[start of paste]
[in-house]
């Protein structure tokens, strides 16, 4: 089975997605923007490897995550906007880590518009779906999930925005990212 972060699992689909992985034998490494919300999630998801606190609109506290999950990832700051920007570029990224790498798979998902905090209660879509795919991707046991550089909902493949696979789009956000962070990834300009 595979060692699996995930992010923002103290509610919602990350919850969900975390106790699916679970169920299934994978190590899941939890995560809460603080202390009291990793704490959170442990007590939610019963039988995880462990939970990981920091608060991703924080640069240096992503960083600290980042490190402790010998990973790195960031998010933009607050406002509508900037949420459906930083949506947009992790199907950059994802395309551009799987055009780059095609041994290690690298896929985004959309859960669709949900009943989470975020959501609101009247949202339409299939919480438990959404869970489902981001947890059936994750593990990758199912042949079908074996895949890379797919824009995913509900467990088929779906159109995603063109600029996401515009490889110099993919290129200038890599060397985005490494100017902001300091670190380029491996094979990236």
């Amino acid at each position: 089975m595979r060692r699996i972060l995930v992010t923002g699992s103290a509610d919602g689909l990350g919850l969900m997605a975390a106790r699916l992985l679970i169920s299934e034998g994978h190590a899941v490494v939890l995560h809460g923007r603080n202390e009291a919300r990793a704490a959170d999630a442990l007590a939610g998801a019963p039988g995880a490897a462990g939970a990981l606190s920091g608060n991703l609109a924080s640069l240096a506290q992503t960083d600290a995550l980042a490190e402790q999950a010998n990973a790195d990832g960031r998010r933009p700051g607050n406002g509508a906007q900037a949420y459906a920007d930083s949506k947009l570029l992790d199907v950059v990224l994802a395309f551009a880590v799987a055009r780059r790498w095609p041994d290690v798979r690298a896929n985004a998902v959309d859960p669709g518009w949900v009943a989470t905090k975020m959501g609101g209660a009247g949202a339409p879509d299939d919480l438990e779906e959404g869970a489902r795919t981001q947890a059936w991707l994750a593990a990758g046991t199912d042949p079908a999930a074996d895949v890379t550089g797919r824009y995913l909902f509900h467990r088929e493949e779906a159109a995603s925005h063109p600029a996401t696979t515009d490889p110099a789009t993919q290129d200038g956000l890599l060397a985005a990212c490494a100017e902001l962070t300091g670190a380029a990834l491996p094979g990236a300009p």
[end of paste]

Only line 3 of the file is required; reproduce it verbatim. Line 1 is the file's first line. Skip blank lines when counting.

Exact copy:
């Amino acid at each position: 089975m595979r060692r699996i972060l995930v992010t923002g699992s103290a509610d919602g689909l990350g919850l969900m997605a975390a106790r699916l992985l679970i169920s299934e034998g994978h190590a899941v490494v939890l995560h809460g923007r603080n202390e009291a919300r990793a704490a959170d999630a442990l007590a939610g998801a019963p039988g995880a490897a462990g939970a990981l606190s920091g608060n991703l609109a924080s640069l240096a506290q992503t960083d600290a995550l980042a490190e402790q999950a010998n990973a790195d990832g960031r998010r933009p700051g607050n406002g509508a906007q900037a949420y459906a920007d930083s949506k947009l570029l992790d199907v950059v990224l994802a395309f551009a880590v799987a055009r780059r790498w095609p041994d290690v798979r690298a896929n985004a998902v959309d859960p669709g518009w949900v009943a989470t905090k975020m959501g609101g209660a009247g949202a339409p879509d299939d919480l438990e779906e959404g869970a489902r795919t981001q947890a059936w991707l994750a593990a990758g046991t199912d042949p079908a999930a074996d895949v890379t550089g797919r824009y995913l909902f509900h467990r088929e493949e779906a159109a995603s925005h063109p600029a996401t696979t515009d490889p110099a789009t993919q290129d200038g956000l890599l060397a985005a990212c490494a100017e902001l962070t300091g670190a380029a990834l491996p094979g990236a300009p």